The unproven Wuhan lab-leak theory gets more attention
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The unproven Wuhan lab-leak theory gets more attention

Dr. Anthony Fauci adjusts his mask during a US Senate Committee hearing in March. (Reuters)

Yesterday, The Intercept published an article based on documents, obtained by Freedom of Information Act requests, that revealed the National Institute of Allergy and Infectious Diseases (NIAID) had in 2014 greenlighted previously “unpublished grant proposals” aimed at studying the SARS-CoV-2 virus on “humanized mice” in Wuhan, China, where Covid-19 was first detected. The news prompted a slew of disinformation actors to advance the unproven Wuhan lab-leak theory as fact.

The head of NIAID, Dr. Anthony Fauci, had previously denied his agency provided funding for gain-of-function research at the Wuhan lab. But Professor Richard H. Ebright of Rutgers University and others argue that these proposals constitute gain-of-function research, an ambiguous term that has divided scientists. Dr. Ali Khan, a retired assistant surgeon general and epidemiologist, tweeted, “Hyped news of new docs on US-funded research at Wuhan lab. Simple [sic] obtaining field viral isolates & testing for pathogenicity in special mice. Am I missing the part of altering the viruses for gain of function? How altered?” in a dissenting response linking to The Intercept story.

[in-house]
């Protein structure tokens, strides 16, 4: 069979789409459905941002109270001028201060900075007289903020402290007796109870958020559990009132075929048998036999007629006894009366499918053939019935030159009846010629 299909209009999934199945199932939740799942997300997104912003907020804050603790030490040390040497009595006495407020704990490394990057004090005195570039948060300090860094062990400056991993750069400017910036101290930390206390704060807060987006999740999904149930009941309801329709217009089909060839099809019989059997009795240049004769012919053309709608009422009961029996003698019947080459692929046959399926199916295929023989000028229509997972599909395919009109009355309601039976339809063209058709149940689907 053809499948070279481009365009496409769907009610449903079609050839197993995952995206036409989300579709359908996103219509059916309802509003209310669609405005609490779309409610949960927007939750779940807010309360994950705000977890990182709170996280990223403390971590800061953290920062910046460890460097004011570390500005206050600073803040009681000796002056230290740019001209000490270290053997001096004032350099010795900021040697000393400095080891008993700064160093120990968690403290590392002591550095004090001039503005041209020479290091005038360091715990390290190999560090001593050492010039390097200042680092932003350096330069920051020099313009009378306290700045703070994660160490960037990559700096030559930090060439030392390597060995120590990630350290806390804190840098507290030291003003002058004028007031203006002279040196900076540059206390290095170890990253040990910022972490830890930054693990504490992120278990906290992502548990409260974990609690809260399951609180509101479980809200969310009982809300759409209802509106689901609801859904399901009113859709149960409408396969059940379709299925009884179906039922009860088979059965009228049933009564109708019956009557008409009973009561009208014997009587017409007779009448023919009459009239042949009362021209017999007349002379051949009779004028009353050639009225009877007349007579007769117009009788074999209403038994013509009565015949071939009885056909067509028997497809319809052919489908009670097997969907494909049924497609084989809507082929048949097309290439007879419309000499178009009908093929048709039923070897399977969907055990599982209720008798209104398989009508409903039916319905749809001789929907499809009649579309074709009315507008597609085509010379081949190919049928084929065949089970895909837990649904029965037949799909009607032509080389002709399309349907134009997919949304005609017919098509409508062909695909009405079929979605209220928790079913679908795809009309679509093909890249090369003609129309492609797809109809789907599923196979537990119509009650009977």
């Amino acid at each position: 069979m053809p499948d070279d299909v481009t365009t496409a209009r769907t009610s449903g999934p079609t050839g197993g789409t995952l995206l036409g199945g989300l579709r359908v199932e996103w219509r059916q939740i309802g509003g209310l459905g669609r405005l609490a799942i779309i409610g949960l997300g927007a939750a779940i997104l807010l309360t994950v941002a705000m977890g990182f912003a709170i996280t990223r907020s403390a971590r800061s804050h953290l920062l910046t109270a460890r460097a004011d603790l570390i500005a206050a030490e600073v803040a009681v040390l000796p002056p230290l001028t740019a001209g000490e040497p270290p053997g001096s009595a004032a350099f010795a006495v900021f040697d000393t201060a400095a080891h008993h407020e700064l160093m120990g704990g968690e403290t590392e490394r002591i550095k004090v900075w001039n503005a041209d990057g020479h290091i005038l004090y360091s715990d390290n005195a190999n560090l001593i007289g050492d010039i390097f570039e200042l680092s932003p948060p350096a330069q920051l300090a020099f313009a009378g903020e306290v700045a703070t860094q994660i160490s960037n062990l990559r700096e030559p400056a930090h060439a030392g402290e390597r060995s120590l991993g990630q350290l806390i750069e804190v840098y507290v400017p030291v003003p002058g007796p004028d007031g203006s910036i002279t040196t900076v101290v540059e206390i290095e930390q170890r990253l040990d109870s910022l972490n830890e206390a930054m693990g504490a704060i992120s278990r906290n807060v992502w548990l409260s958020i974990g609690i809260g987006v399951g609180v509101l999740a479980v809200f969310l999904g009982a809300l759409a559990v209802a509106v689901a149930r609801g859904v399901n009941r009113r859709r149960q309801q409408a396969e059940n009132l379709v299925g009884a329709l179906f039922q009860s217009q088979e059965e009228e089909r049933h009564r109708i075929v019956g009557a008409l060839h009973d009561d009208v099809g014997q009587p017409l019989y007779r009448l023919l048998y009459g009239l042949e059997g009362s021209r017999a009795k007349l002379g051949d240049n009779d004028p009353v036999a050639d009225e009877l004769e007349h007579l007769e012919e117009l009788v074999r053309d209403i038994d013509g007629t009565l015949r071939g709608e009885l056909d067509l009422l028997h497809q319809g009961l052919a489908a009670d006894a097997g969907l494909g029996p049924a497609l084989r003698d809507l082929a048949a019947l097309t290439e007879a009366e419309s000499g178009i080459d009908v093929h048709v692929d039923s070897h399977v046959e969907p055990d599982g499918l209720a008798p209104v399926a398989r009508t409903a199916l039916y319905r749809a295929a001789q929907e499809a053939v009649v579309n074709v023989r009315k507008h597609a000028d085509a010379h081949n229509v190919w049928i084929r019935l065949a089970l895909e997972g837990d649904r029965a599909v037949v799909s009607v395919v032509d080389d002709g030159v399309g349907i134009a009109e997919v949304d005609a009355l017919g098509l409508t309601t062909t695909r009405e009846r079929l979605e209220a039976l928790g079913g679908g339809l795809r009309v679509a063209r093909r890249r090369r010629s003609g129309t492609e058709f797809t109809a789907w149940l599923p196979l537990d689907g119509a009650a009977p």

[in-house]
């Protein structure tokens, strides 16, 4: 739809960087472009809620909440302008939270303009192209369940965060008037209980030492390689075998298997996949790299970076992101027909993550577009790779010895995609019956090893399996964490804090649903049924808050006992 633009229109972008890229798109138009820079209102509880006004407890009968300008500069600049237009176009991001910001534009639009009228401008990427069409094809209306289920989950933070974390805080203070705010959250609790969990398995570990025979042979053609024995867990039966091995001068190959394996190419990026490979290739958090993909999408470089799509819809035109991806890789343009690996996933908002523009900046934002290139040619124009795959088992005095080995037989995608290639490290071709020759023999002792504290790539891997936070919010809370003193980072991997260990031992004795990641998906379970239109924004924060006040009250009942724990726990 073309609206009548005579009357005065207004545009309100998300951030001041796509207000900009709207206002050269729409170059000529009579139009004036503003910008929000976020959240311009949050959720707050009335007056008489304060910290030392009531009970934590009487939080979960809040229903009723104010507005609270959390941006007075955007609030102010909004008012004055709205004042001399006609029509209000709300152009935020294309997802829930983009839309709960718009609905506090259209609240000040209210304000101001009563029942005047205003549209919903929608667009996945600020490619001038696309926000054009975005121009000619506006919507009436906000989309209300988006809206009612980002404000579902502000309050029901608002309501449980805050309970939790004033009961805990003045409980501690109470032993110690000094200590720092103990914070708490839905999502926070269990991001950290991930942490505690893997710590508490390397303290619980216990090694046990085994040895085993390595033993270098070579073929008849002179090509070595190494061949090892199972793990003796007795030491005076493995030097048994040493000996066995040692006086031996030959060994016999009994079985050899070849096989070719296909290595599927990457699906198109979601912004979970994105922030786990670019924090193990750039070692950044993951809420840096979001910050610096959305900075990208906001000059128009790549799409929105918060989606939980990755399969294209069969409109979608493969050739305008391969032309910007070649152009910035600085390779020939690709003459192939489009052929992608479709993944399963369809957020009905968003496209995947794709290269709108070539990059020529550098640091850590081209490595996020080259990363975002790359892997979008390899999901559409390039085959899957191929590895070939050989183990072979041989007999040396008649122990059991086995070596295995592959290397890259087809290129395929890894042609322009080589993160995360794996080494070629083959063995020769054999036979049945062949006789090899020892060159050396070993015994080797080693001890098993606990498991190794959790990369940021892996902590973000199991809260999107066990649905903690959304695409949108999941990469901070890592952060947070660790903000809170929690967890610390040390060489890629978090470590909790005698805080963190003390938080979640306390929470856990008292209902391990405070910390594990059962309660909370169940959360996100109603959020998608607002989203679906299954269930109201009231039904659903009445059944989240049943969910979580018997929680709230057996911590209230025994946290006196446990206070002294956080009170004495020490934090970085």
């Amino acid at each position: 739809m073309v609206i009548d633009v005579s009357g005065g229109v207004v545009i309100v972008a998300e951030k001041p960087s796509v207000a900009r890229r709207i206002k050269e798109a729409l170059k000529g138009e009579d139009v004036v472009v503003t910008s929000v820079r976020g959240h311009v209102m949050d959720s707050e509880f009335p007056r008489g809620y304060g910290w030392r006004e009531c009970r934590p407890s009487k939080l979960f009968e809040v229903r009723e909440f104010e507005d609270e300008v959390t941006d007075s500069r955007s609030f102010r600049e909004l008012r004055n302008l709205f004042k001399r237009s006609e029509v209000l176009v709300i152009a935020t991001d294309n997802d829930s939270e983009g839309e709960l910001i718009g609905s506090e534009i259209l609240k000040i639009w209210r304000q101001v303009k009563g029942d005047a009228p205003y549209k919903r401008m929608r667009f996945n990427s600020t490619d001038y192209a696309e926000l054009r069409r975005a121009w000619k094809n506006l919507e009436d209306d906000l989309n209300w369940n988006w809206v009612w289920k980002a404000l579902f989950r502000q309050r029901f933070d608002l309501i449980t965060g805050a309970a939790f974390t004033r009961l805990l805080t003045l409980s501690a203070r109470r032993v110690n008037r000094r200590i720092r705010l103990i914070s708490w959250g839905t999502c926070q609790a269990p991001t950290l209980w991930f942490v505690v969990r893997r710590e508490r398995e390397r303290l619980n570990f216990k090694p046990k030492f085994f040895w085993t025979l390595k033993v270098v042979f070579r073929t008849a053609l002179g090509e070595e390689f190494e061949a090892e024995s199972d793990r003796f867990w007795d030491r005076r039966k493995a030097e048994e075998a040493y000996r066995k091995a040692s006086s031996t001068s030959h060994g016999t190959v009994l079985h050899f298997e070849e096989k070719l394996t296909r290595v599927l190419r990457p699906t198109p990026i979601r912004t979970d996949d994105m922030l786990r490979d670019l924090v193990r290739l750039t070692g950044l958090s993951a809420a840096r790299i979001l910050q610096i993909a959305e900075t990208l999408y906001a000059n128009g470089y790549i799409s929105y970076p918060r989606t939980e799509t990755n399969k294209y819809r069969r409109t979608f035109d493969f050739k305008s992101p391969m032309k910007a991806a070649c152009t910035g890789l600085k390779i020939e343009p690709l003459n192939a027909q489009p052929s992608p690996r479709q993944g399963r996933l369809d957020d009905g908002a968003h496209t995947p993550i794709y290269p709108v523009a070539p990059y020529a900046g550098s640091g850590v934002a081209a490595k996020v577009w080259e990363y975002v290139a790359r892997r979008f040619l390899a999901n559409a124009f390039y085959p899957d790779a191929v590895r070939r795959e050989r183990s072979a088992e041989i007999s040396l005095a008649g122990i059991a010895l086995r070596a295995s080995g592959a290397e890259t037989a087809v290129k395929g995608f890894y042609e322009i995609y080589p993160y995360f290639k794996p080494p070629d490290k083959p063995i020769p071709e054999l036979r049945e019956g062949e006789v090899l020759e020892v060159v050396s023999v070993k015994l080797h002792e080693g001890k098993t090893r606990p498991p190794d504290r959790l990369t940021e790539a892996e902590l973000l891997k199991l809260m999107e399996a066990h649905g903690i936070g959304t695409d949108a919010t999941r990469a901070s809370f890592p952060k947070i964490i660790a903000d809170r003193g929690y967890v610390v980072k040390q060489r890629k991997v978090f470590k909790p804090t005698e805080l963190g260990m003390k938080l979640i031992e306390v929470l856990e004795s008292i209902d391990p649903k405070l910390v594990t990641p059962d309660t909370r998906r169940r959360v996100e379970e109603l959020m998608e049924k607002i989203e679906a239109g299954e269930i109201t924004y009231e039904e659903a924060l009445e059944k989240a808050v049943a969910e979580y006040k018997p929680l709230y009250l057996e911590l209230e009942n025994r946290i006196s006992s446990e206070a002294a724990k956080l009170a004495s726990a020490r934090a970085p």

The phrase gain of function has become a rallying cry among pandemic skeptics who claim that Covid-19 was engineered and subsequently leaked out of the Wuhan lab. For example, Mike Cernovich, known for his role in promoting “Pizzagate” and other conspiracy theories, tweeted that “Fauci funded the creation of coronavirus and lied about it under oath.” His tweet has been shared at least 4,000 times. Other right-wing influencers, including Benny Johnson and Buzz Patterson, also took The Intercept story as concrete proof that Covid-19 was created in Wuhan.

At the same time, the hashtags #faucilied and #arrestfauci once again trended on social media. “BREAKING: Dr. Anthony Fauci lied to Congress,” wrote Ryan Fournier, leader of a pro-Trump group called Students for Trump. “Arrest him,” reads Fournier’s tweet, which has been shared at least 9,500 times.

An inquiry by US intelligence agencies into the virus’ origins came back inconclusive last month. Most scientists think Covid-19’s origins are likely zoonotic — via natural spillover in a wet market or rural area where people and animals are in close contact. — Keenan Chen

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